Set in Sweden, it tells the story of 16-year-old Vega Gillberg, who lives with her widowed mother, a nightshift worker, and an older brother, Jakob, in a working-class community in Småland, an area known for its huge forests and bogs.

When the police knock on the door looking for Jakob, Vega knows exactly why they want to question him, but she hasn’t seen him for days and she figures he’s gone into hiding — with good reason.

As the story gently unfolds piece by piece, we come to learn of the crime, but Carlsson holds his cards close to his chest and never fully reveals the motive, nor the culprit, until the final pages. It makes for an intriguing, atmospheric read.

Teenage narrator

Told in the first person from Vega’s perspective, October is the Coldest Month cleverly shows how the world of a teenager on the cusp of adulthood opens up when she discovers that good people can do bad things — and vice versa.

It’s written in cool, detached prose but with an eye to evocative description. Here, for example, is how the place in which Vega lives is described:

If you look at a map of Varvet, the area where I live, you can see there are several hundred metres or even a kilometre between people’s homes — at least the ones that are marked on the map. As if God took a handful of houses, garages, barns, stables, and sheds in his giant hand and let them float down to earth, cold and lonely as snowflakes spread out in a funny pattern. The landscape and the forest are the old kind that make you want to keep to the roads and paths even during the day. The summers always pulsate with heat, and in the autumn and winter the air is damp and raw.

Tough lives

The working-class background, depicting tough lives hardened by tough attitudes and violent tendencies, is reminiscent of the deeply reflective work of Per Petterson, one of my favourite realist writers, while the social context of the crime brings to mind Karin Fossum’s wonderful crime novels.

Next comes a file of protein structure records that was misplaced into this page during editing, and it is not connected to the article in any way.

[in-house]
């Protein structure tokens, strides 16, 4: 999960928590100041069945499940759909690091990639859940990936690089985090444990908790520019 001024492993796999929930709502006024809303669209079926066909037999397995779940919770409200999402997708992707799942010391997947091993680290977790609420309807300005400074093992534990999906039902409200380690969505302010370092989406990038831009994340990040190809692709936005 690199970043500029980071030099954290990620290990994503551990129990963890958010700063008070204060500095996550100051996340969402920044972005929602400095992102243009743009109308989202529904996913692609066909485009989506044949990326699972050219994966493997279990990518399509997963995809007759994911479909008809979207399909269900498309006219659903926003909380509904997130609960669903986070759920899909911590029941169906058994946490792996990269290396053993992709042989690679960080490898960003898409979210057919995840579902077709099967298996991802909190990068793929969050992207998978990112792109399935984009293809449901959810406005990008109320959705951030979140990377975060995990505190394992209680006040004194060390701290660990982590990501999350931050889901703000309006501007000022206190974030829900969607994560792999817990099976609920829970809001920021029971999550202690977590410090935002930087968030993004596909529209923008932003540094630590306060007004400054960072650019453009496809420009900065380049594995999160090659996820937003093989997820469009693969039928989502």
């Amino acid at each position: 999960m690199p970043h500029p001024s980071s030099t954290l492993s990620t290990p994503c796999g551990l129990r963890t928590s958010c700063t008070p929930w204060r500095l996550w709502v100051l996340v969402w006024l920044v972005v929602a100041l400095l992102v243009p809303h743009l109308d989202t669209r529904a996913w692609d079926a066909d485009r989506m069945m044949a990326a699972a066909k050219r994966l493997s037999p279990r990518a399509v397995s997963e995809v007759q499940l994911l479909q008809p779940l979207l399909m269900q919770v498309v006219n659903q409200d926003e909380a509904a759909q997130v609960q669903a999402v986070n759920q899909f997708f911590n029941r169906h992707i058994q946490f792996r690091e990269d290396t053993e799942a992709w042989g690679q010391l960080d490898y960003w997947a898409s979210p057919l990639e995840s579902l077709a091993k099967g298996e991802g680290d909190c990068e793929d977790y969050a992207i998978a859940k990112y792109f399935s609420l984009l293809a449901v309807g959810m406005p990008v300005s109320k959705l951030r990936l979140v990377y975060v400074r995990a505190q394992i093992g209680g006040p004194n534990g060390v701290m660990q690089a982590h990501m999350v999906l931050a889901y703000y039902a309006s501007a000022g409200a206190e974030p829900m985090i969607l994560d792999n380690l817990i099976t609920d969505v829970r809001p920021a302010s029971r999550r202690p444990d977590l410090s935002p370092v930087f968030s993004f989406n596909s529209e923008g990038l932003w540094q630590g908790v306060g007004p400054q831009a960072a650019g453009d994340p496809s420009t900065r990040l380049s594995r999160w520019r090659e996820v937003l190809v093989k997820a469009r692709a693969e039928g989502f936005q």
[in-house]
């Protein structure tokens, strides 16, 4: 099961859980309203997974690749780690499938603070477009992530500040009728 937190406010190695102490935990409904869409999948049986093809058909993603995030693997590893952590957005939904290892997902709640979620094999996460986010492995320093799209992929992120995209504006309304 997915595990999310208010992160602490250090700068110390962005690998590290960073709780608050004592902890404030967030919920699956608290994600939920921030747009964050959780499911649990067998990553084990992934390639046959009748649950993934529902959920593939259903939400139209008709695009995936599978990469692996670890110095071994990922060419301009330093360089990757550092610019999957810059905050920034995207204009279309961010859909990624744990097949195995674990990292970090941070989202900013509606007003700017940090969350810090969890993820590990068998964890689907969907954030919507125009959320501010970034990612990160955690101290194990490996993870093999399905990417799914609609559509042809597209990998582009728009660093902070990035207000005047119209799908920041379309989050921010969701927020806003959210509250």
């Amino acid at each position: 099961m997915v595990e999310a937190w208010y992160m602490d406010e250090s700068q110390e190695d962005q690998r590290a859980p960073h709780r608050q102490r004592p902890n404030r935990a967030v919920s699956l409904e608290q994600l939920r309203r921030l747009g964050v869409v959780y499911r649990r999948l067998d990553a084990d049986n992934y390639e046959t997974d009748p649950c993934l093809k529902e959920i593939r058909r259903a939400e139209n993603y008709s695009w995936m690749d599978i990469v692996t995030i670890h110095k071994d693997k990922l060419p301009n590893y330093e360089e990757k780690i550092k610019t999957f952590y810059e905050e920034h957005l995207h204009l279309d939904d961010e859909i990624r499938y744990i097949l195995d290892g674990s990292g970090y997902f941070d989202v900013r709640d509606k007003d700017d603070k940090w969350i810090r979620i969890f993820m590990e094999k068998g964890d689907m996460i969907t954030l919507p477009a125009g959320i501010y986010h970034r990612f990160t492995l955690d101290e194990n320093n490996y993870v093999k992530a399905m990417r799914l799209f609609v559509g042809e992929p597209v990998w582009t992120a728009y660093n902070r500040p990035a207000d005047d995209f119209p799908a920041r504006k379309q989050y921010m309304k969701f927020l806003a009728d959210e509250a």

Admittedly, I did not know this was a young adult novel when I bought it (from a local second-hand book shop), but it deals with very adult themes — Vega, for instance, is sexually active — and demonstrates the complexities of life, the moral codes by which we live and the ways women are often abused by men in domestic settings. What’s more, there’s no redemptive ending, but there’s enough here to make the reader think about the far-reaching consequences of our actions.

October is the Coldest Month is a short, sharp, powerful novel with edgy characters and an edgy setting, a compelling tale if you’re looking for an “easy” read with darker undertones. In 2016 it won the Swedish Crime Writers Academy award for Best Crime Novel of the Year for Young Readers.

Author, Book review, crime/thriller, Fiction, London, Publisher, Reading Projects, Setting, Simon & Schuster, Sweden, TBR40, Tom Rob Smith

‘The Farm’ by Tom Rob Smith

Fiction – Kindle edition; Simon & Schuster UK; 384 pages; 2015.

Looking for something easy to read on a recent weekend jaunt to Rome, I extracted Tim Rob Smith’s The Farm from my electronic TBR. A strange and twisted story about madness, lies, secrets and gaslighting, it kept me entertained for the duration of my trip — but I had very mixed feelings about it.

A parental tug-of-war

The tale centres around Daniel, a young man living in London, who gets drawn into a dispute between his parents who now live on a remote farm in Sweden having retired from their business (a garden nursery) a few years ago.